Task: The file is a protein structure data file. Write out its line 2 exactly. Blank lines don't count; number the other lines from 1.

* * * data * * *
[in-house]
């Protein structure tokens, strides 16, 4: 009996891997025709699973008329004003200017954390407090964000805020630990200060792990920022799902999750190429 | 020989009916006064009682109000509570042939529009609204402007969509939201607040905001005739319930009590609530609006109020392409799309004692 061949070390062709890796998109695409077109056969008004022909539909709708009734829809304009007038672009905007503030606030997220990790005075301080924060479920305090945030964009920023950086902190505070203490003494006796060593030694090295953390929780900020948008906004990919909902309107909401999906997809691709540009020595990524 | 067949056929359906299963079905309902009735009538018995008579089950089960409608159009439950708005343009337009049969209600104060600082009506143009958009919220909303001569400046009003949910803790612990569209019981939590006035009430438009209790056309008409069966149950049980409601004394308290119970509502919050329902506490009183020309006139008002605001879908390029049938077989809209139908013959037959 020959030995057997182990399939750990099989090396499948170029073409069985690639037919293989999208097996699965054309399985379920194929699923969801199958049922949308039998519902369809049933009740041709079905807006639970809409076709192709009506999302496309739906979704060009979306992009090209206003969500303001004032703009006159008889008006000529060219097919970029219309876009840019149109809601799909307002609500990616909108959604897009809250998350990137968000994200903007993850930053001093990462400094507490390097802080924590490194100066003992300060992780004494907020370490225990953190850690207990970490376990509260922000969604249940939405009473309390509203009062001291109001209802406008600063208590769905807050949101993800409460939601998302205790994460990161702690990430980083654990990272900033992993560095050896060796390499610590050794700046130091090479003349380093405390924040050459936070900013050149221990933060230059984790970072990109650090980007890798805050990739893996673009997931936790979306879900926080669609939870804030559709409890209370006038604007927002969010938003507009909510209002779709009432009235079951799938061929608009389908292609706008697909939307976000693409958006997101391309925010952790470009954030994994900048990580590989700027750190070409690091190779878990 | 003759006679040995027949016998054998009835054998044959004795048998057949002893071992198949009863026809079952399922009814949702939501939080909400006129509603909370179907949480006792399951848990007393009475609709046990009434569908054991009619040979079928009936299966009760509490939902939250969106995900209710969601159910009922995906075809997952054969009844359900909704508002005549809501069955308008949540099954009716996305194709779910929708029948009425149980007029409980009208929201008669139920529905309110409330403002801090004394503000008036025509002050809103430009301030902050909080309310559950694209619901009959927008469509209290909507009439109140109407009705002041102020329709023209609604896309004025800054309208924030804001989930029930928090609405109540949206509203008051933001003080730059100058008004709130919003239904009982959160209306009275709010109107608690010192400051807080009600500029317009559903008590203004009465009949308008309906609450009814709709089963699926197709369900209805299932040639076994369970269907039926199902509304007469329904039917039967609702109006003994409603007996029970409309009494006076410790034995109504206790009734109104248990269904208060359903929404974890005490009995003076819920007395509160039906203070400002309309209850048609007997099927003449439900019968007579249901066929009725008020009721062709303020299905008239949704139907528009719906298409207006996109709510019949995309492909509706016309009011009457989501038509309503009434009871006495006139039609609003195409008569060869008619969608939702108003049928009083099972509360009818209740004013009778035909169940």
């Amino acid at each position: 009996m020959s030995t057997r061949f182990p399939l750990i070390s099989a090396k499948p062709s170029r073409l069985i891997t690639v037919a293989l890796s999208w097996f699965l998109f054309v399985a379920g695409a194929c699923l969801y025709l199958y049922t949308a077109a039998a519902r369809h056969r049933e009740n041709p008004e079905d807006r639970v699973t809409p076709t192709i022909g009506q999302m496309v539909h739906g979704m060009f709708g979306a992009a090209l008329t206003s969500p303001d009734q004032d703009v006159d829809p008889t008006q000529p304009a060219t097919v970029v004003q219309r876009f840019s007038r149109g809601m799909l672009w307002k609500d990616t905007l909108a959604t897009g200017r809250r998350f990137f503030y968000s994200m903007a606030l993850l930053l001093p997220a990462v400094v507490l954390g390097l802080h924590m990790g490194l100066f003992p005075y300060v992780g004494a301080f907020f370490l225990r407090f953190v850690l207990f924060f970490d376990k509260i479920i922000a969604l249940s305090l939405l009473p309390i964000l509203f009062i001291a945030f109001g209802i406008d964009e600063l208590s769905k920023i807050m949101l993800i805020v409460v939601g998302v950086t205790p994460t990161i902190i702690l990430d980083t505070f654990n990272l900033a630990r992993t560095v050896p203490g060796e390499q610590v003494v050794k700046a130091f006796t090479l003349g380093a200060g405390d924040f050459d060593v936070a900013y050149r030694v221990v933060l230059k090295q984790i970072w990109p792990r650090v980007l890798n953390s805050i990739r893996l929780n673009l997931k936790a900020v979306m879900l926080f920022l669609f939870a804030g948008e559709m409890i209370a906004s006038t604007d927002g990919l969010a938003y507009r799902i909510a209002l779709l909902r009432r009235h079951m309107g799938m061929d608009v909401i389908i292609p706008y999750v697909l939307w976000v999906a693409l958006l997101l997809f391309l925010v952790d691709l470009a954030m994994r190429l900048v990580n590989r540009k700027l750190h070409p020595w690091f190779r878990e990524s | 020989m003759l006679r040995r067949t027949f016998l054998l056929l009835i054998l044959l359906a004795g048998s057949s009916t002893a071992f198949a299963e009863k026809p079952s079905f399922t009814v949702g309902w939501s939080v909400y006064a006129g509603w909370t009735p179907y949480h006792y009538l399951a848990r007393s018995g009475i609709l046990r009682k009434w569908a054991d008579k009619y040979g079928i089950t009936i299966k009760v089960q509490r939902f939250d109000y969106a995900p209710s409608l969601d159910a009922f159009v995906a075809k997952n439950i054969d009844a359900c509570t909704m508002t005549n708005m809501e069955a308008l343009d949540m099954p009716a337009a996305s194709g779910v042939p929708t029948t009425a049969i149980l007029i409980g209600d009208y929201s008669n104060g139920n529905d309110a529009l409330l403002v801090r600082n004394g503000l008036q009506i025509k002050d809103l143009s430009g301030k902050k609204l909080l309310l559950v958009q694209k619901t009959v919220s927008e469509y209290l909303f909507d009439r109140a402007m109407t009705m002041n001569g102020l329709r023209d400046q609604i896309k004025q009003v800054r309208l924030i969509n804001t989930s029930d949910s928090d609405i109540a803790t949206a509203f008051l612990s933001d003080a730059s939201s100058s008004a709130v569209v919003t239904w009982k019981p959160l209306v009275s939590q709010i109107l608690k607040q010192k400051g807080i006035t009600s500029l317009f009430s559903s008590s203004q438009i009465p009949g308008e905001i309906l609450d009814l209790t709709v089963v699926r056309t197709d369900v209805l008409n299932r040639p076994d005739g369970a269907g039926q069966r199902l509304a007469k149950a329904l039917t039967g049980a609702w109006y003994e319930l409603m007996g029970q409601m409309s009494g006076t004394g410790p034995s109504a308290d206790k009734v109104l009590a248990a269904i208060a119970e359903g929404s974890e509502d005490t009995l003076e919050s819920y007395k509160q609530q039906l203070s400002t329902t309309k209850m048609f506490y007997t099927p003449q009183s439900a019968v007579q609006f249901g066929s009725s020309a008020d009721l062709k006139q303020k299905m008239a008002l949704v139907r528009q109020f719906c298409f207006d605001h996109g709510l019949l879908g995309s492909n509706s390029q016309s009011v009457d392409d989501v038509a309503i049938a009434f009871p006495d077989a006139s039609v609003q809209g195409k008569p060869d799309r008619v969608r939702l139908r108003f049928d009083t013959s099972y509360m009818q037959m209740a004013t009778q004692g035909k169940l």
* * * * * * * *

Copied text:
């Protein structure tokens, strides 16, 4: 009996891997025709699973008329004003200017954390407090964000805020630990200060792990920022799902999750190429 | 020989009916006064009682109000509570042939529009609204402007969509939201607040905001005739319930009590609530609006109020392409799309004692 061949070390062709890796998109695409077109056969008004022909539909709708009734829809304009007038672009905007503030606030997220990790005075301080924060479920305090945030964009920023950086902190505070203490003494006796060593030694090295953390929780900020948008906004990919909902309107909401999906997809691709540009020595990524 | 067949056929359906299963079905309902009735009538018995008579089950089960409608159009439950708005343009337009049969209600104060600082009506143009958009919220909303001569400046009003949910803790612990569209019981939590006035009430438009209790056309008409069966149950049980409601004394308290119970509502919050329902506490009183020309006139008002605001879908390029049938077989809209139908013959037959 020959030995057997182990399939750990099989090396499948170029073409069985690639037919293989999208097996699965054309399985379920194929699923969801199958049922949308039998519902369809049933009740041709079905807006639970809409076709192709009506999302496309739906979704060009979306992009090209206003969500303001004032703009006159008889008006000529060219097919970029219309876009840019149109809601799909307002609500990616909108959604897009809250998350990137968000994200903007993850930053001093990462400094507490390097802080924590490194100066003992300060992780004494907020370490225990953190850690207990970490376990509260922000969604249940939405009473309390509203009062001291109001209802406008600063208590769905807050949101993800409460939601998302205790994460990161702690990430980083654990990272900033992993560095050896060796390499610590050794700046130091090479003349380093405390924040050459936070900013050149221990933060230059984790970072990109650090980007890798805050990739893996673009997931936790979306879900926080669609939870804030559709409890209370006038604007927002969010938003507009909510209002779709009432009235079951799938061929608009389908292609706008697909939307976000693409958006997101391309925010952790470009954030994994900048990580590989700027750190070409690091190779878990 | 003759006679040995027949016998054998009835054998044959004795048998057949002893071992198949009863026809079952399922009814949702939501939080909400006129509603909370179907949480006792399951848990007393009475609709046990009434569908054991009619040979079928009936299966009760509490939902939250969106995900209710969601159910009922995906075809997952054969009844359900909704508002005549809501069955308008949540099954009716996305194709779910929708029948009425149980007029409980009208929201008669139920529905309110409330403002801090004394503000008036025509002050809103430009301030902050909080309310559950694209619901009959927008469509209290909507009439109140109407009705002041102020329709023209609604896309004025800054309208924030804001989930029930928090609405109540949206509203008051933001003080730059100058008004709130919003239904009982959160209306009275709010109107608690010192400051807080009600500029317009559903008590203004009465009949308008309906609450009814709709089963699926197709369900209805299932040639076994369970269907039926199902509304007469329904039917039967609702109006003994409603007996029970409309009494006076410790034995109504206790009734109104248990269904208060359903929404974890005490009995003076819920007395509160039906203070400002309309209850048609007997099927003449439900019968007579249901066929009725008020009721062709303020299905008239949704139907528009719906298409207006996109709510019949995309492909509706016309009011009457989501038509309503009434009871006495006139039609609003195409008569060869008619969608939702108003049928009083099972509360009818209740004013009778035909169940």